Nearly a year after getting the lordly honor of listing Brooke Astor’s iconic duplex at 778 Park Avenue, Corcoran’s Leighton Candler has lost the listing, according to her Web site.
Last March, agents from both Brown Harris Stevens and Sotheby’s came to audition for the listing with their brokerages’ presidents; a Stribling broker even came in with a colleague who knew the family from church. But Ms. Candler got the listing, Astor’s daughter-in-law later told The Observer, because she’s “smart, she’s dynamic, she works hard. She’s very funny, she’s from the South—yay! Good girl, like me.”
“It wasn’t, ‘Did I tap-dance better than anyone?'” Ms. Candler said about her Astor interview. “They were very judicious. And, of course, they cared very much that you’re someone who would present the property well and speak well and all those nice things.” (It was probably hard to be charming and proper during the interview: Brokers had to sit in a room with Astor’s stately son, Anthony D. Marshall, who had been accused of stealing from his mother while she was ill, as well as bankers from JPMorgan Chase, who had become Astor’s court-appointed guardians.)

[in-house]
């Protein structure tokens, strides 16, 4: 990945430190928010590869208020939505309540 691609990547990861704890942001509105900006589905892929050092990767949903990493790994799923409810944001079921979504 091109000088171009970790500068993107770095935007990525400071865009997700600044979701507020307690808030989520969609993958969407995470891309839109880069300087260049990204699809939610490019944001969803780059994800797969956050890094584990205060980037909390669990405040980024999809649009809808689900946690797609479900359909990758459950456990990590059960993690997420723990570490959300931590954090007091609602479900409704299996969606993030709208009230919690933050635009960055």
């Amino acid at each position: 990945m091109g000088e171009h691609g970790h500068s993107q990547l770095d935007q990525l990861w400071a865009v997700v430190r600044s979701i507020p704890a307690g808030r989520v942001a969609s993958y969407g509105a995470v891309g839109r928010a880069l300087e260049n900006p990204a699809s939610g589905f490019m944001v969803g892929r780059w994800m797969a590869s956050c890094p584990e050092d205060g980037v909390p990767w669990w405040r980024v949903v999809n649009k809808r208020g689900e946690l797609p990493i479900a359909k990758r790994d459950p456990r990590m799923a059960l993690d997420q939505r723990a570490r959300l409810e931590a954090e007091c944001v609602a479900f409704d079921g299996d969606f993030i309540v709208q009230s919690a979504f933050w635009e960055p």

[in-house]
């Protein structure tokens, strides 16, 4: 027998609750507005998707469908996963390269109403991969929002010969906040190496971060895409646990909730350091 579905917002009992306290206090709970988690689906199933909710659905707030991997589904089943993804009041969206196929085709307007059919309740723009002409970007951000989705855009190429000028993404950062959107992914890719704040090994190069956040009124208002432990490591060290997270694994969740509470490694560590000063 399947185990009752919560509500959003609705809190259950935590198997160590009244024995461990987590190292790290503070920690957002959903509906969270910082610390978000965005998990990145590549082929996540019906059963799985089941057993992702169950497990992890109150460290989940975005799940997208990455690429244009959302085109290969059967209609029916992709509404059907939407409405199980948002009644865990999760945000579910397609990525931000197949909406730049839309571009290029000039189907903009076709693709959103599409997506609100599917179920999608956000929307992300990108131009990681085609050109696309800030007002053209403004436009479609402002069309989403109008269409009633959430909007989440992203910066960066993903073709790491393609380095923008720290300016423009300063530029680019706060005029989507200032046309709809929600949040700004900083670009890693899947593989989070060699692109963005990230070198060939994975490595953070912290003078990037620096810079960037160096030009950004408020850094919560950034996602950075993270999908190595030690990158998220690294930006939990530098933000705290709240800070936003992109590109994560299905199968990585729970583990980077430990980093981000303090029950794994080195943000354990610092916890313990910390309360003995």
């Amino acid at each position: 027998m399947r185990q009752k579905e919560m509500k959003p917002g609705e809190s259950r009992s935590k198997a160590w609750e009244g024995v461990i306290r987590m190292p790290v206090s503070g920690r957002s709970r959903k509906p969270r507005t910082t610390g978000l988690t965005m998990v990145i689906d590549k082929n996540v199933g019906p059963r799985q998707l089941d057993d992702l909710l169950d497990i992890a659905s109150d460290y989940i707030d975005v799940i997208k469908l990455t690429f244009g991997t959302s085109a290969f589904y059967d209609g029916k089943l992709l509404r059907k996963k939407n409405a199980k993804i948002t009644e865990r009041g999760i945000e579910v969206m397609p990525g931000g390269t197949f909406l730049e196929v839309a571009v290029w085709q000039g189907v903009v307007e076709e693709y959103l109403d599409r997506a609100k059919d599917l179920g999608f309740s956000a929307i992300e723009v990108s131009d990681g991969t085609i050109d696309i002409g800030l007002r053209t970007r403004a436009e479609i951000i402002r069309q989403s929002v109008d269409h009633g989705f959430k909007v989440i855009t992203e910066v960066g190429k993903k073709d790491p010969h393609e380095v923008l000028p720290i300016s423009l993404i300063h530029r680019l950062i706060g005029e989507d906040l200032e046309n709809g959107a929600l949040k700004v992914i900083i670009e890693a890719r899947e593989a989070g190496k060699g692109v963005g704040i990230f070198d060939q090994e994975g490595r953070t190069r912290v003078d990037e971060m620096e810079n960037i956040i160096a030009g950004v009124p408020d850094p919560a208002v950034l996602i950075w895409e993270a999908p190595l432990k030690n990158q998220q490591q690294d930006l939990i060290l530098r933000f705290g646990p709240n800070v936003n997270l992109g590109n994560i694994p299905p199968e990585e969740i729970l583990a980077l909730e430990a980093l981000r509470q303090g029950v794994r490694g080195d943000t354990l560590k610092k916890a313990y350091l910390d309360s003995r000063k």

It’s likely the listing will resurface shortly with another broker, who, one can only imagine, will opt to put the Astor name in the listing. Ms. Candler, profiled recently in The Observer, simply and primly referred to the co-op as a “stunning 14 room apartment offering high ceilings, six terraces, five wood-burning fireplaces, and four or five bedrooms.”
Last year she brought this reporter into the apartment, where, besides sitting in Astor’s famously lacquered library, one could walk from the chandeliered private elevator to the 30-foot-long front gallery to the hidden wet bar with six shelves of crystal, plus scotch, gin, vodka and bourbon.
Update: According to a source, the listing is going to Stribling Private Brokerage director Kirk Henckels, who’s well-known for his bowties. “I like Kirk so much,” Ms. Candler said. Asked about losing the listing, she said the one thing that’s hard is having done so much work. “It’s a very aggravating thing, but, certainly, I can understand.” Mr. Henckels could not be reached.